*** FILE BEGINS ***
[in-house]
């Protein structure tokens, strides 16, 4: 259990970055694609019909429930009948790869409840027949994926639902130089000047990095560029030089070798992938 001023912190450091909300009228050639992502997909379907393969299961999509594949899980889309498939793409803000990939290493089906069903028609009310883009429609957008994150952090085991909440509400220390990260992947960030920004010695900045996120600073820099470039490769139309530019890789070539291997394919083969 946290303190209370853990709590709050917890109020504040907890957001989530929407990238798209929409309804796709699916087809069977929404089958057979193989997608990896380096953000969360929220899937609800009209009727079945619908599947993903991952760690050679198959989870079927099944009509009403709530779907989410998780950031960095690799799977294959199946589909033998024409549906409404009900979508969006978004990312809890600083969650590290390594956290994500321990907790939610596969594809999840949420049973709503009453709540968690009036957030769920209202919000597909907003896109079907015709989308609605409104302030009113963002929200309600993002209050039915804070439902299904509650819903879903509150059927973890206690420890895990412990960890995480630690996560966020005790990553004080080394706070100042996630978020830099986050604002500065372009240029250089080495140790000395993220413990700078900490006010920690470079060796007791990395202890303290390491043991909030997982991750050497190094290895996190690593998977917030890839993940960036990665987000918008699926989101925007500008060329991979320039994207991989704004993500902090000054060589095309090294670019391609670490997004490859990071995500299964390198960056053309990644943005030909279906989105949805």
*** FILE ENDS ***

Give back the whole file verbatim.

[in-house]
């Protein structure tokens, strides 16, 4: 259990970055694609019909429930009948790869409840027949994926639902130089000047990095560029030089070798992938 001023912190450091909300009228050639992502997909379907393969299961999509594949899980889309498939793409803000990939290493089906069903028609009310883009429609957008994150952090085991909440509400220390990260992947960030920004010695900045996120600073820099470039490769139309530019890789070539291997394919083969 946290303190209370853990709590709050917890109020504040907890957001989530929407990238798209929409309804796709699916087809069977929404089958057979193989997608990896380096953000969360929220899937609800009209009727079945619908599947993903991952760690050679198959989870079927099944009509009403709530779907989410998780950031960095690799799977294959199946589909033998024409549906409404009900979508969006978004990312809890600083969650590290390594956290994500321990907790939610596969594809999840949420049973709503009453709540968690009036957030769920209202919000597909907003896109079907015709989308609605409104302030009113963002929200309600993002209050039915804070439902299904509650819903879903509150059927973890206690420890895990412990960890995480630690996560966020005790990553004080080394706070100042996630978020830099986050604002500065372009240029250089080495140790000395993220413990700078900490006010920690470079060796007791990395202890303290390491043991909030997982991750050497190094290895996190690593998977917030890839993940960036990665987000918008699926989101925007500008060329991979320039994207991989704004993500902090000054060589095309090294670019391609670490997004490859990071995500299964390198960056053309990644943005030909279906989105949805």